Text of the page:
No, it is a fantastic example, are you a child, you need to be told to buckle up? If you get a ticket, they are generating revenue, you want to call it something else, that is fine with me I’m use to the corrupt lying.

  • whoopsydoodoo

    For starters, a law is bad if it cannot identify an individual victim

  • JWhite

    Yes people need to be told to wear seat belts and it’s obvious. People die all the time without seat belts.Do you know how much their deaths costs the government and the taxpayer? In California alone the costs of vehicle accident related deaths is over 300 million a year. You really think that the state issues anything close to that many seat belt tickets a year? How much is a seat belt ticket fine, $100-$200? But how much does it cost to write that ticket… Here’s an answer… $50-$75 dollars by the time it is written, processed, and dealt with at court. So at most the state “makes” a hundred bucks on that ticket. Then how many people take that ticket to court? How much does that cost? $400+? The cop on overtime, the judge, bailiff, clerks, recorder, security, etc.

    Writing a ticket is expensive.

    So if the state makes $80 bucks per seat belt ticket, and issues a million tickets the state would still be loosing money to seat belt related deaths. We haven’t even covered the costs of lawsuits, government programs in social security, welfare, etc that are effected by the death of someone not wearing a seat belt.

    It surprises me how ignorant people are about laws and the costs of government. Most people’s ideas about the workings of government are false assumptions based on little to no empirical evidence. Emotions and guesswork replace research and expertise.

  • martymarsh

    I think you just threw out a bunch of bogus numbers, which people that are in favor of laws are good at. How on God’s green earth does it cost the state if a person is not wearing their seatbelt, that is what insurance is for. A cop writing a ticket just got 80 bucks for whoever and you are claiming it still cost, while most people won’t bother fighting them in court, also had that cop not written the ticket all he would be doing is riding around burning up gas. I understand you want people to be stupid, but cops these days are nothing more than revenue agents. Which is trying to cover the cost of programs you mentioned. It is a total scam, in the name of SAFETY, you people found a gold mine in that word.

  • jwhite

    the numbers are not bogus. Google how many people die a year in California from traffiC collisions. Then Google how much does it cost to investigate traffic collisions. it is not less than $100,000 Per accident if you include police, fire, experts, coroner’s office, district attorney’s office, etc. there is also clean up, and hazmat. evidence, evidence technicians, capital stock required to store the evidence that costs money, etc. then there is the National Highway Transportation Safety Association that reviews every incident. another government agency checks for equipment failure. every fatality easily costs over $100,000. I’ll google for yourself how many fatalities there are in California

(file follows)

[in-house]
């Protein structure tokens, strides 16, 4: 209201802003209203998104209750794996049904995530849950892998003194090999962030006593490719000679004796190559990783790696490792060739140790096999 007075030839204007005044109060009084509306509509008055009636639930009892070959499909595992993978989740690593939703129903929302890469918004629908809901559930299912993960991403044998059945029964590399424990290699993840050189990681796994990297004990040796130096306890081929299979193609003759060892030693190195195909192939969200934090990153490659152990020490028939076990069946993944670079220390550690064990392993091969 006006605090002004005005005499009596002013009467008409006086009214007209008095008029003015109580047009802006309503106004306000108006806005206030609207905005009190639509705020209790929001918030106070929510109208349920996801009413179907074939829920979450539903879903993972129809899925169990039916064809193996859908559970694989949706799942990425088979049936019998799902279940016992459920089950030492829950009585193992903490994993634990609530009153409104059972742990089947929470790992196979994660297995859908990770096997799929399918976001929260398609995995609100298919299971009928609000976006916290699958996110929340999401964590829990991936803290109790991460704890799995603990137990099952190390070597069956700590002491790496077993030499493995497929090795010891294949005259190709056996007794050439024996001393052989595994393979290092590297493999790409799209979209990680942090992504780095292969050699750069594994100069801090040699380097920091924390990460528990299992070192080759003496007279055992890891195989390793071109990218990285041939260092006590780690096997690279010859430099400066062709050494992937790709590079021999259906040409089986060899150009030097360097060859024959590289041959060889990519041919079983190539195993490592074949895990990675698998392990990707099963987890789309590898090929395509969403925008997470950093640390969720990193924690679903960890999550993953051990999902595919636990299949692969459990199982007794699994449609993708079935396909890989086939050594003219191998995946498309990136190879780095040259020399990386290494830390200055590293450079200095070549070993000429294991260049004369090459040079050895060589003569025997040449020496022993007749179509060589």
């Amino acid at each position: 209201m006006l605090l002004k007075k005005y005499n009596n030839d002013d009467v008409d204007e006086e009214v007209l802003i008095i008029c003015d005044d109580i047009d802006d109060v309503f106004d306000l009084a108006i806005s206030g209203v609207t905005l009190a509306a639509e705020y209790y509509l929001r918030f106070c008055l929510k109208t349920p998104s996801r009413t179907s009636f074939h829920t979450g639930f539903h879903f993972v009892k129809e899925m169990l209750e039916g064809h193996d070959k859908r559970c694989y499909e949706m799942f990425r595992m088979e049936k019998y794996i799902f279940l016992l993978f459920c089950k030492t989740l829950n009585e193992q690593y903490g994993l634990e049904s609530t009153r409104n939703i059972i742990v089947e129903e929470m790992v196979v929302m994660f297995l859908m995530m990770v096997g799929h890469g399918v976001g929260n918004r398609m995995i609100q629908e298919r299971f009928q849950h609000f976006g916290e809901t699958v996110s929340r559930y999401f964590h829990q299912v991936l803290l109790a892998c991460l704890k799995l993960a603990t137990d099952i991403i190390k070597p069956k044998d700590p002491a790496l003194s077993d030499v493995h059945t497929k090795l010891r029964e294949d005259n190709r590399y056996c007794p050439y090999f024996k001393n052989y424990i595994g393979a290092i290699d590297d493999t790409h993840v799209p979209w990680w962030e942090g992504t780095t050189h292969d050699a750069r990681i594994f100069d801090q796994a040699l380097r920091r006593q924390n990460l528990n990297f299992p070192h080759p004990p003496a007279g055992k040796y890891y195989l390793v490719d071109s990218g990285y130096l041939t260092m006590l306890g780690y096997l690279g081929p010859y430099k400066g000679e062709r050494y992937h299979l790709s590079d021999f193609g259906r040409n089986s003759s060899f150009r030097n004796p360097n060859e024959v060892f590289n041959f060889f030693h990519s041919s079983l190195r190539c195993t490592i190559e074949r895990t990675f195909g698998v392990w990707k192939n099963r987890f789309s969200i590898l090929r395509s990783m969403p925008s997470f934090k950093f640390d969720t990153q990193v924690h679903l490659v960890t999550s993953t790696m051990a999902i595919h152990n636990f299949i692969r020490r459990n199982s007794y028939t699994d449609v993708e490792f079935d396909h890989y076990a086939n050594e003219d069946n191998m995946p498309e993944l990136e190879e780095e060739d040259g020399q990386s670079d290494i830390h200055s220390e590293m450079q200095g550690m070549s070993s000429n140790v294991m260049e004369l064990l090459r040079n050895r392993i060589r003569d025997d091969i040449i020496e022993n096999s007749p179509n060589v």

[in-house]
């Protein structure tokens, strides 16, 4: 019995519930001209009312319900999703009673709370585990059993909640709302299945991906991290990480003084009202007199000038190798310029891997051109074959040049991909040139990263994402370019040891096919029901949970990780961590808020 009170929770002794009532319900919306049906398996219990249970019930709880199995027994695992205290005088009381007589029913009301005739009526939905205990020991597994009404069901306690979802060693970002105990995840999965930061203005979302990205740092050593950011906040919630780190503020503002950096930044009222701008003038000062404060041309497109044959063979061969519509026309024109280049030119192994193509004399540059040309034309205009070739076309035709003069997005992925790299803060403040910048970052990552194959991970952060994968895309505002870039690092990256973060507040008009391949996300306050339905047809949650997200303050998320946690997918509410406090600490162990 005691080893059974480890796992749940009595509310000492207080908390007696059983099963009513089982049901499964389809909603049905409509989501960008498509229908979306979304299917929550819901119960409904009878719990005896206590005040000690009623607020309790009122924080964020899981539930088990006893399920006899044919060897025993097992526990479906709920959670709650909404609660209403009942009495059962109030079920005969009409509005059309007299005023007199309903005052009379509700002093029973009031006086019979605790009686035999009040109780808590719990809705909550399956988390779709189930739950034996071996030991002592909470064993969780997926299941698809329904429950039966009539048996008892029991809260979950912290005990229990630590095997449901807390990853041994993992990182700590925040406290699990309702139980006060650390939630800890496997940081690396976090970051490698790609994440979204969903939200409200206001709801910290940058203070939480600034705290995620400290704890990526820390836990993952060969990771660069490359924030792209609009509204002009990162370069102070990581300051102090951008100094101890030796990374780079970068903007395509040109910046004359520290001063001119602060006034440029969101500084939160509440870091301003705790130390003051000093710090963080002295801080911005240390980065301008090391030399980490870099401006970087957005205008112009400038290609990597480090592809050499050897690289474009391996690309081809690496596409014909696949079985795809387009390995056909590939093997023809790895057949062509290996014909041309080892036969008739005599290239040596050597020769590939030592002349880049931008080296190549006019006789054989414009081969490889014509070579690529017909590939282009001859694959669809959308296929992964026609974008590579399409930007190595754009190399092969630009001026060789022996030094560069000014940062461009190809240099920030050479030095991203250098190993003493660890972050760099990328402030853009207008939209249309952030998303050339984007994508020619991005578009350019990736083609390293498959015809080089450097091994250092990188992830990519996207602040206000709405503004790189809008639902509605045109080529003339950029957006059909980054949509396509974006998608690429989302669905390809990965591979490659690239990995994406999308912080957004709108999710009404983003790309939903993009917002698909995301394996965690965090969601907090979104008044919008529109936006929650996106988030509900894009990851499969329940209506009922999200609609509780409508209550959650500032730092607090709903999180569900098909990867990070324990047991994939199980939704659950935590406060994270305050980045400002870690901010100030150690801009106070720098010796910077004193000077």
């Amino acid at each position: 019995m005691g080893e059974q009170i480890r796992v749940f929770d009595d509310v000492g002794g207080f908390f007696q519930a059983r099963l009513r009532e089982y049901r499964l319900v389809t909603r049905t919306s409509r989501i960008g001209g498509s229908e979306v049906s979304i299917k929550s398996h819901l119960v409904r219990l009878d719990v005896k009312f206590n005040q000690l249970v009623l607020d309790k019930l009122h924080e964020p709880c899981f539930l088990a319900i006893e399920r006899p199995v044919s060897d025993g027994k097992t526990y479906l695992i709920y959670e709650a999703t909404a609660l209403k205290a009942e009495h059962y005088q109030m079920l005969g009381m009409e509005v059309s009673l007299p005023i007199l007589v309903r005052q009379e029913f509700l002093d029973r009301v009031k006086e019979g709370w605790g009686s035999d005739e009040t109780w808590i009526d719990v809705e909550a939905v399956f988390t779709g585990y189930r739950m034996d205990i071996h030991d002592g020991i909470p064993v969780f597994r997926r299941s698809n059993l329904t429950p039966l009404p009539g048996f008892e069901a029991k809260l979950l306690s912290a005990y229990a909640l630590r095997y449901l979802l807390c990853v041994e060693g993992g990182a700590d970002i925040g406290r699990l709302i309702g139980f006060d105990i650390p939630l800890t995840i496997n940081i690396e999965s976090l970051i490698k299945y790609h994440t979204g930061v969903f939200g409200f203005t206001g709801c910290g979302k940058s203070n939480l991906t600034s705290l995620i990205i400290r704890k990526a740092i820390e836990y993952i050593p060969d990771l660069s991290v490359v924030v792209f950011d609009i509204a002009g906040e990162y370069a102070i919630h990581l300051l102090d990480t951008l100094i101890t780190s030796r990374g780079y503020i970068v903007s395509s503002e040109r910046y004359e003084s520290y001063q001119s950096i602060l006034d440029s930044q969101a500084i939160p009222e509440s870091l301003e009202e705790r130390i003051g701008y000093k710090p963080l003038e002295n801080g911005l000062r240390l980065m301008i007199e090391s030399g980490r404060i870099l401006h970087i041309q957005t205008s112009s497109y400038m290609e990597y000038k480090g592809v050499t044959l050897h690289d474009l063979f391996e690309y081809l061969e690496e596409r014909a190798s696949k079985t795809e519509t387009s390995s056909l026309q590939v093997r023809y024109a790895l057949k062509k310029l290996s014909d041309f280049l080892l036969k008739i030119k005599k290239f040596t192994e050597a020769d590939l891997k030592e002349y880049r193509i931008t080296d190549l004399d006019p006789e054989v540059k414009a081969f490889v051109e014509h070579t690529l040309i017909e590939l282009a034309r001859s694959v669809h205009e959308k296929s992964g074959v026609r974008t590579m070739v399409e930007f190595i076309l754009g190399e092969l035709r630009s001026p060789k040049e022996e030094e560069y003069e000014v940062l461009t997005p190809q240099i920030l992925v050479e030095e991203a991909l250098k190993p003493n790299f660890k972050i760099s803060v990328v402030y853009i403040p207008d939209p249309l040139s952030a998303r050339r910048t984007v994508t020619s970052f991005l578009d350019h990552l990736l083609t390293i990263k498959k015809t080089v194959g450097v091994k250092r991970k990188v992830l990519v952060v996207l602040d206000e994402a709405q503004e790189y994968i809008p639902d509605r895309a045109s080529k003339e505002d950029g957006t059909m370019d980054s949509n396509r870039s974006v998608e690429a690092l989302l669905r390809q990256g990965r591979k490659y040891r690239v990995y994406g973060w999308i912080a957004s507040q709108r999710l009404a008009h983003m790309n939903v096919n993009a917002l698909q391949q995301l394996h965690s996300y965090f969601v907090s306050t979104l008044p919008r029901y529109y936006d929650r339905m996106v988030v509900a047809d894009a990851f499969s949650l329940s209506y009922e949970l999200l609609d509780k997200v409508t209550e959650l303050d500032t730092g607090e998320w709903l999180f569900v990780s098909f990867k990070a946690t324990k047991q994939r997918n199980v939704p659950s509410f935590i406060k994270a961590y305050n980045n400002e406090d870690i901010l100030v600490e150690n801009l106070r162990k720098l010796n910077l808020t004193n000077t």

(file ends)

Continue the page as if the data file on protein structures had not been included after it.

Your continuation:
you’re also assuming that cops want to write these tickets. Or that they are forced to write these tickets. Each cop is different, and it is against the law for quotas and for agencies to order a number of tickets. So they don’t have to write any tickets. What incentive do they have to write these things? They don’t make any extra money? Most tickets they write don’t even go back to their agencies or governments.

  • martymarsh

    Any reality to those numbers are the same numbers you would have to use even when people die with their seatbelt on. You are also making every accident complicated and anyone with half a brain knows they are all not. Of course cops don’t want to write tickets, but it is either that or find another job, I had a VA trooper tell me about 30 years ago, I don’t want to give you this ticket but if I don’t I will be out of a job and they will put someone out here that will. Now as far as quotas, yes it is against the law, but anyone that says it don’t happen is nothing but a liar, there have been to many cops admit to this. The system keeps hiring cops and because there are so many they have turned them in to revenue agents, you can deny it all day but I don’t think to many will believe you. Also, it does not matter who is getting the money, because it is obvious someone is, and the political pressure is on to bring in more.

  • jwhite

    your first rebuttal is faulty logic because it assumes that seat belts have no effect on safety. There are numerous studies that show how much seatbelts reduce fatalities. Secondly, you have no evidence about quotas. Your one example is from 30 years ago when quotas were lawful. They have not been lawful for over 20 years I believe. Regarding the costs, and research are some links.please read them before coming back to me and tell me I’m making this up.